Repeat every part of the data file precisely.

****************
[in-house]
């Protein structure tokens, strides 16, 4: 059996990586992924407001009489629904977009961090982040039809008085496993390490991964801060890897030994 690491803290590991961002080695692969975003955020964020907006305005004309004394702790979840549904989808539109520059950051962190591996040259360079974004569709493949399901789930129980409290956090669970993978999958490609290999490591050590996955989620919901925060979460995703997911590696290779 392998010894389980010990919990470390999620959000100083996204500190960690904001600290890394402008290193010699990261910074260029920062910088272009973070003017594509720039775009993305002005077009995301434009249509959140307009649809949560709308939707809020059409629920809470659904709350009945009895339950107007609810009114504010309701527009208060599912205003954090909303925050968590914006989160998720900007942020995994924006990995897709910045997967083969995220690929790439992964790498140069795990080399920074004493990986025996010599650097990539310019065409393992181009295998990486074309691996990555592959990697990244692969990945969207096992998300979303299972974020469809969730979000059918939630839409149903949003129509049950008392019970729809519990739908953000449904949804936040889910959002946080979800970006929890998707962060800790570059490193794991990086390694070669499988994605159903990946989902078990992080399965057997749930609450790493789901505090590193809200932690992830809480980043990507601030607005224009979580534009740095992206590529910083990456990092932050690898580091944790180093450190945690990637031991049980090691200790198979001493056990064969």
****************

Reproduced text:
[in-house]
């Protein structure tokens, strides 16, 4: 059996990586992924407001009489629904977009961090982040039809008085496993390490991964801060890897030994 690491803290590991961002080695692969975003955020964020907006305005004309004394702790979840549904989808539109520059950051962190591996040259360079974004569709493949399901789930129980409290956090669970993978999958490609290999490591050590996955989620919901925060979460995703997911590696290779 392998010894389980010990919990470390999620959000100083996204500190960690904001600290890394402008290193010699990261910074260029920062910088272009973070003017594509720039775009993305002005077009995301434009249509959140307009649809949560709308939707809020059409629920809470659904709350009945009895339950107007609810009114504010309701527009208060599912205003954090909303925050968590914006989160998720900007942020995994924006990995897709910045997967083969995220690929790439992964790498140069795990080399920074004493990986025996010599650097990539310019065409393992181009295998990486074309691996990555592959990697990244692969990945969207096992998300979303299972974020469809969730979000059918939630839409149903949003129509049950008392019970729809519990739908953000449904949804936040889910959002946080979800970006929890998707962060800790570059490193794991990086390694070669499988994605159903990946989902078990992080399965057997749930609450790493789901505090590193809200932690992830809480980043990507601030607005224009979580534009740095992206590529910083990456990092932050690898580091944790180093450190945690990637031991049980090691200790198979001493056990064969």